As a child, trapped in the savage act of growing up, Olive had sensed she was at the middle of something, so close to the nucleus she could almost touch it with her tongue. But like looking at her own nose for too long, everything became blurry and she had to pull away. She’d reached for happiness as a child not yet knowing that the memories she was concocting would become deceptive. That memories get you where they want you not the other way around. 

The setting is the Mallee, wide flat scrubland in north-western Victoria, country where men are bred quiet, women stoic and the gothic is never far away. Olive Lovelock has just turned twelve. She is smart, fanciful and brave and on the cusp of something darker than the small world she has known her entire life.

She knows that adults aren’t very good at keeping secrets and makes it her mission to uncover as many as she can. When she learns that she once had a baby sister who died – a child unacknowledged by her close but challenging family – Olive becomes convinced it was murder. Her obsession with the mystery and relentless quest to find out what happened have seismic repercussions for the rest of her family and their community. As everything starts to change, it is Olive herself who has the most to lose as the secrets she unearths multiply and take on complicated lives of their own.

Little Gods is a novel about the mess of family, about vengeance and innocence lost. It explores resilience and girlhood and questions how families live with all of their complexities and contradictions. Resonating with echoes of great Australian novels like Seven Little AustraliansCloudstreet, and Jasper JonesLittle Gods is told with similar idiosyncrasy, insight and style. Funny and heartbreaking, this is a rare and original novel about a remarkable girl who learns the hard way that the truth doesn’t always set you free.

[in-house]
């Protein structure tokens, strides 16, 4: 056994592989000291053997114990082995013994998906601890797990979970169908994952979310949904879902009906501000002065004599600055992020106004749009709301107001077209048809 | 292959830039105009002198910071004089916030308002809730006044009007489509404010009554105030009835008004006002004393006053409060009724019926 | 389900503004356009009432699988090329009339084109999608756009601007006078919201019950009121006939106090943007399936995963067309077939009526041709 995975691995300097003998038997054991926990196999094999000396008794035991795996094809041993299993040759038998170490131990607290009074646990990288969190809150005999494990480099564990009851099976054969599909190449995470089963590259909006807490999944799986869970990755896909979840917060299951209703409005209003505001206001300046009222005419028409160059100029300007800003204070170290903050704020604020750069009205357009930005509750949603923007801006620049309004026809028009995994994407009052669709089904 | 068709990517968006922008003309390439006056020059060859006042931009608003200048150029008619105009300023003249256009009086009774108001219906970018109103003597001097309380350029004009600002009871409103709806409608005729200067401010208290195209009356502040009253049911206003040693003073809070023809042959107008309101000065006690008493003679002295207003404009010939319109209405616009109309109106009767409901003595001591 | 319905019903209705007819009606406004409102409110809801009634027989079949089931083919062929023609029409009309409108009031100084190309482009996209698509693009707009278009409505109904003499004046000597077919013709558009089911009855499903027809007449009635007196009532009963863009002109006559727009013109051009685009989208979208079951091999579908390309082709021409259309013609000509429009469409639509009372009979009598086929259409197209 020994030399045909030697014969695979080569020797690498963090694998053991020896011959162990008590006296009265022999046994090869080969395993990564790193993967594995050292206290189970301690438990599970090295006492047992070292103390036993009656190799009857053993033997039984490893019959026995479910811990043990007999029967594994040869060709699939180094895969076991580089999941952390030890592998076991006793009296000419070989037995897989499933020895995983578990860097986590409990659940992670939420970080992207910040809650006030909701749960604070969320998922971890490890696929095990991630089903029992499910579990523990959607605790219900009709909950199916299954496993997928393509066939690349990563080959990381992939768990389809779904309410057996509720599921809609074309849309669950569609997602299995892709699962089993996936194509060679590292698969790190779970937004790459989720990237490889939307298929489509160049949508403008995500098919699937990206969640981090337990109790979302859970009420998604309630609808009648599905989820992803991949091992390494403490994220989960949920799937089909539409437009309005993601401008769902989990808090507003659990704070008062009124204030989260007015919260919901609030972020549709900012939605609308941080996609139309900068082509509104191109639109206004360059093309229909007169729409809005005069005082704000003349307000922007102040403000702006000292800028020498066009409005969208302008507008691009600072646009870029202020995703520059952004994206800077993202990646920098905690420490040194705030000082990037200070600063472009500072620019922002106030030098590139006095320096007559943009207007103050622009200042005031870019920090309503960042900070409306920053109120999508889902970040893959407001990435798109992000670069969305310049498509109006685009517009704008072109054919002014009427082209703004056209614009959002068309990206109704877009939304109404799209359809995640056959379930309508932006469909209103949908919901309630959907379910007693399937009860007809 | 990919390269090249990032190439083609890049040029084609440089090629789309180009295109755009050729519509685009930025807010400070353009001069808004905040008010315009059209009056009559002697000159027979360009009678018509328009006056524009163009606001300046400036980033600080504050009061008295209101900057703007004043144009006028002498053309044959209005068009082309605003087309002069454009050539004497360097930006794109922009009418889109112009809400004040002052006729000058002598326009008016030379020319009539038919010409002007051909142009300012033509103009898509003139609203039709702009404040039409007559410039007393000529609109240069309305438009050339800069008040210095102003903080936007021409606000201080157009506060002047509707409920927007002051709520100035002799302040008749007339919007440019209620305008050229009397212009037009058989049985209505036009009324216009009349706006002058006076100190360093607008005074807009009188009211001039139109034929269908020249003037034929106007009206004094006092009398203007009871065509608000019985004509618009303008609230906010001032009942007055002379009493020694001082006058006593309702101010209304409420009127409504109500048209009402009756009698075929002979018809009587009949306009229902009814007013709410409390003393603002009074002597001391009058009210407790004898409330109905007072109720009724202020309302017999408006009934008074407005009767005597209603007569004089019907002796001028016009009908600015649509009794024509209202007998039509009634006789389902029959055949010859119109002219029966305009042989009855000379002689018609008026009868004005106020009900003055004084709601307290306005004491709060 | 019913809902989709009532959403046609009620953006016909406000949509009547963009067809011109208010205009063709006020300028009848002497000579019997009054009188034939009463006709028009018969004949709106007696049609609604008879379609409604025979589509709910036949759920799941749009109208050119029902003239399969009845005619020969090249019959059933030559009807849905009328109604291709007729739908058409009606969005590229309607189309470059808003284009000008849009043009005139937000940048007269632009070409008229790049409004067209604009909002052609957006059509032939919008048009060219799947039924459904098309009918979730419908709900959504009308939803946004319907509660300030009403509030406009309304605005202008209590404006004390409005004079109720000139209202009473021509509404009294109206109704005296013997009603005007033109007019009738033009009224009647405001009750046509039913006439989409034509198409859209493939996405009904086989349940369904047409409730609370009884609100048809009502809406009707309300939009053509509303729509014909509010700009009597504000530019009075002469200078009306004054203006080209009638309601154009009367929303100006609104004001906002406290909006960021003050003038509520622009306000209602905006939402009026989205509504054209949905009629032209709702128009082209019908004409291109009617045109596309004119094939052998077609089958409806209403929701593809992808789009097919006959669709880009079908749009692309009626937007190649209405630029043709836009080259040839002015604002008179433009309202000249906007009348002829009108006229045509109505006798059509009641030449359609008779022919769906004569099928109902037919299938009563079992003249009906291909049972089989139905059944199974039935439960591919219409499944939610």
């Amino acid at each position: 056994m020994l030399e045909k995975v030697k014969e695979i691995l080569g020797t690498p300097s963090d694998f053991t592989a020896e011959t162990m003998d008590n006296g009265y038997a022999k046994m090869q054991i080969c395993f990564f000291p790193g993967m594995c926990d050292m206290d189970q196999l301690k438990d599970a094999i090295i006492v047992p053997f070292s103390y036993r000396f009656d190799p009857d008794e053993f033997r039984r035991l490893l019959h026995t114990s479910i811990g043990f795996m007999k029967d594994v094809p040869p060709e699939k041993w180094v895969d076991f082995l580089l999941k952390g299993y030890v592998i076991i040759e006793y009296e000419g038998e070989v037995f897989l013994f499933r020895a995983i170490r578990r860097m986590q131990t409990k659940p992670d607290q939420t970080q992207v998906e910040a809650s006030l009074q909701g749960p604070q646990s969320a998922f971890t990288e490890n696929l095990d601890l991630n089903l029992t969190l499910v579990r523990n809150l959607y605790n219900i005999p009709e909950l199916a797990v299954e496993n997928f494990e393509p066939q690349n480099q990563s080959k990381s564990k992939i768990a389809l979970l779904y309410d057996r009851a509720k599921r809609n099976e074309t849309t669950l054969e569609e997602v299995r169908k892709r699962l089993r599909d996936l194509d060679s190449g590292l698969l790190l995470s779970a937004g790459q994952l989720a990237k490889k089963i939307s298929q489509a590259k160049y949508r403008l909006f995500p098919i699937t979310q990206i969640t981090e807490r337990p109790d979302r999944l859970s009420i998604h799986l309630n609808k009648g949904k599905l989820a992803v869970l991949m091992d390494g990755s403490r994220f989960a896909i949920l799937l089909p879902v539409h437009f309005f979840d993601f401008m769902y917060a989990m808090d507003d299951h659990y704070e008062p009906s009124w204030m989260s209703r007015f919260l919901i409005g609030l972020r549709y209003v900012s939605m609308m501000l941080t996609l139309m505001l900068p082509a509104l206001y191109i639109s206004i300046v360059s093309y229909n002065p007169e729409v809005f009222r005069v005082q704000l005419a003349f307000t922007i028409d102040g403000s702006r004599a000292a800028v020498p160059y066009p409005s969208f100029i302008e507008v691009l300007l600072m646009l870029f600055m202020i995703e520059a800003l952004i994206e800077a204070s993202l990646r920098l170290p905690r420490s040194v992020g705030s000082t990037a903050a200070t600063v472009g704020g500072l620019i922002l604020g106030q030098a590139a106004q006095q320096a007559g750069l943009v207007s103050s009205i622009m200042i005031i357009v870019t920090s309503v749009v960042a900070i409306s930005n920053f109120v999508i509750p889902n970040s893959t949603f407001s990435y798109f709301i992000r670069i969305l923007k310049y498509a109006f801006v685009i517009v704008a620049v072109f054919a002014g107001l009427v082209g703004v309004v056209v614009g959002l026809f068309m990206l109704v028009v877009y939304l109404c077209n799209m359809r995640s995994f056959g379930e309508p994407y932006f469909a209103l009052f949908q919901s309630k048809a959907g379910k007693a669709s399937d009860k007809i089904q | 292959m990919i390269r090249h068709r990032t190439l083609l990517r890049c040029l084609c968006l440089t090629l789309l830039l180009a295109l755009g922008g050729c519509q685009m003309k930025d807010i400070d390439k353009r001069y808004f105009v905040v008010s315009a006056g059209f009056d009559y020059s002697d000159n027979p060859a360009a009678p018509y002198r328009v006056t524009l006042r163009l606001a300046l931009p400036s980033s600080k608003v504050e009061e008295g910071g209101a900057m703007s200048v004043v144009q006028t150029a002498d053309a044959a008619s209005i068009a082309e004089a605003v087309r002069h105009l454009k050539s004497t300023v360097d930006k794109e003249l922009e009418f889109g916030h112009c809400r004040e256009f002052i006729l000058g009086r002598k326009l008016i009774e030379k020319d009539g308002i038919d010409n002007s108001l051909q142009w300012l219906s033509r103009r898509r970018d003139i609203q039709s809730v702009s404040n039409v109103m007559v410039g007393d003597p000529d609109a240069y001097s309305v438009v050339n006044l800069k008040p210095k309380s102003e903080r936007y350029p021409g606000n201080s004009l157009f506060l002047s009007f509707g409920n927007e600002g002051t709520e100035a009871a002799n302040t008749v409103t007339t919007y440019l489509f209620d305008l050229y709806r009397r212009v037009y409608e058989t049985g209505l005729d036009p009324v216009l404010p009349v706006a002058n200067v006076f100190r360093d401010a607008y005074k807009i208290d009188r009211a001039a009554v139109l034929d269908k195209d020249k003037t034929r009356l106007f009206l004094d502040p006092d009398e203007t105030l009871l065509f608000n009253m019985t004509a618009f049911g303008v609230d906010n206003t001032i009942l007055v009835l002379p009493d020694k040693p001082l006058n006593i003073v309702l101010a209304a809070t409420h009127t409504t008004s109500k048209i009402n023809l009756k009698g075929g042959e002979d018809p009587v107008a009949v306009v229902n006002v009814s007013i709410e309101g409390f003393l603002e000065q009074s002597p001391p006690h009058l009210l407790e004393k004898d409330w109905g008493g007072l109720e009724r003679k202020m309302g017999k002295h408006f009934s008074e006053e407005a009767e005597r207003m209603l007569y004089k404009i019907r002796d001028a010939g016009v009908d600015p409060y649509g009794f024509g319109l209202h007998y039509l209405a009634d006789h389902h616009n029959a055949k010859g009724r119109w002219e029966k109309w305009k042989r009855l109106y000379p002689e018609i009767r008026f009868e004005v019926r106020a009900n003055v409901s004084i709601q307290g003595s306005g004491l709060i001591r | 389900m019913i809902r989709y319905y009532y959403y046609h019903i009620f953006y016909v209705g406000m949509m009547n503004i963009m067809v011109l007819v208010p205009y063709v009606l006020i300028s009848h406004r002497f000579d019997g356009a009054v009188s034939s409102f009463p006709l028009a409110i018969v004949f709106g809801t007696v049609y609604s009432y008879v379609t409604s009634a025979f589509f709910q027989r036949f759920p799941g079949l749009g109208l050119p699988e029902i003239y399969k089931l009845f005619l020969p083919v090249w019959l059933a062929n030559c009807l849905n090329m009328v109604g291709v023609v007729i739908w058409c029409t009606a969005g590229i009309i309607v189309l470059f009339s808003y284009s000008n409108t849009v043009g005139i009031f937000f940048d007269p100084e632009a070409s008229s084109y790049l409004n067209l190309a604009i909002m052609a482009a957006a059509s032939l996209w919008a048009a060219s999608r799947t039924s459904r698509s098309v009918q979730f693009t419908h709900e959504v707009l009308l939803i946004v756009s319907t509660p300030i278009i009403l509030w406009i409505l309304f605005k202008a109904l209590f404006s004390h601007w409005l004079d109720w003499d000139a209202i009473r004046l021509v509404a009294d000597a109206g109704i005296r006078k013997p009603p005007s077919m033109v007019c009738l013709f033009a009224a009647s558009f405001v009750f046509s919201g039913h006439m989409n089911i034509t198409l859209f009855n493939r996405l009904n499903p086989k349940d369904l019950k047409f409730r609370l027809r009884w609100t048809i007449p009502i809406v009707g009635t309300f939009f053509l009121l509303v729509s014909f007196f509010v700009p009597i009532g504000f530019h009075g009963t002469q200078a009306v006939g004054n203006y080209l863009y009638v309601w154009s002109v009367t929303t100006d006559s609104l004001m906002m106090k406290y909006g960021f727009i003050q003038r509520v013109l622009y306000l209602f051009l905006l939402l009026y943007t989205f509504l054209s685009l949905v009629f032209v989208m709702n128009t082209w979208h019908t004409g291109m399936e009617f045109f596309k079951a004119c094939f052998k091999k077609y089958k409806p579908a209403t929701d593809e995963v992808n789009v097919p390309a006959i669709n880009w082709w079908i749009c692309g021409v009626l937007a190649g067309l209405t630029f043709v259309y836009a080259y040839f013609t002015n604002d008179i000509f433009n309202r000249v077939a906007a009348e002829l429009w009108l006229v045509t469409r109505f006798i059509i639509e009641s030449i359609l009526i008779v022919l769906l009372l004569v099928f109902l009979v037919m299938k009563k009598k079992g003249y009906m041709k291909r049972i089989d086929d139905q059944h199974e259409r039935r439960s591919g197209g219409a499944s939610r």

~*~

Olive Lovelock’s family has been touched by tragedy – tragedies that nobody in the family wants to talk about, to Olive or to each other. They are secrets that are closely guarded by those that hold them, though Olive longs to uncover them, much like the child detectives she reads about. Her mother is the middle of three sisters –  Thistle, Audra and Rue. Audra and Rue married brothers William and Bruce, and the lives of these sisters, brothers and their children weave in and out of Olive’s narrative as she goes through her final year of primary school, and the summer before she becomes a teenager. Closer to her aunts than her mother, as she participates in plays with her cousins that Thistle encourages them to put on, Olive uncovers family secrets about a dead sister, and things that Thistle went through as a young woman by listening, and from a bully at school – one of the Sands brothers, a secret child her family refuses to acknowledge.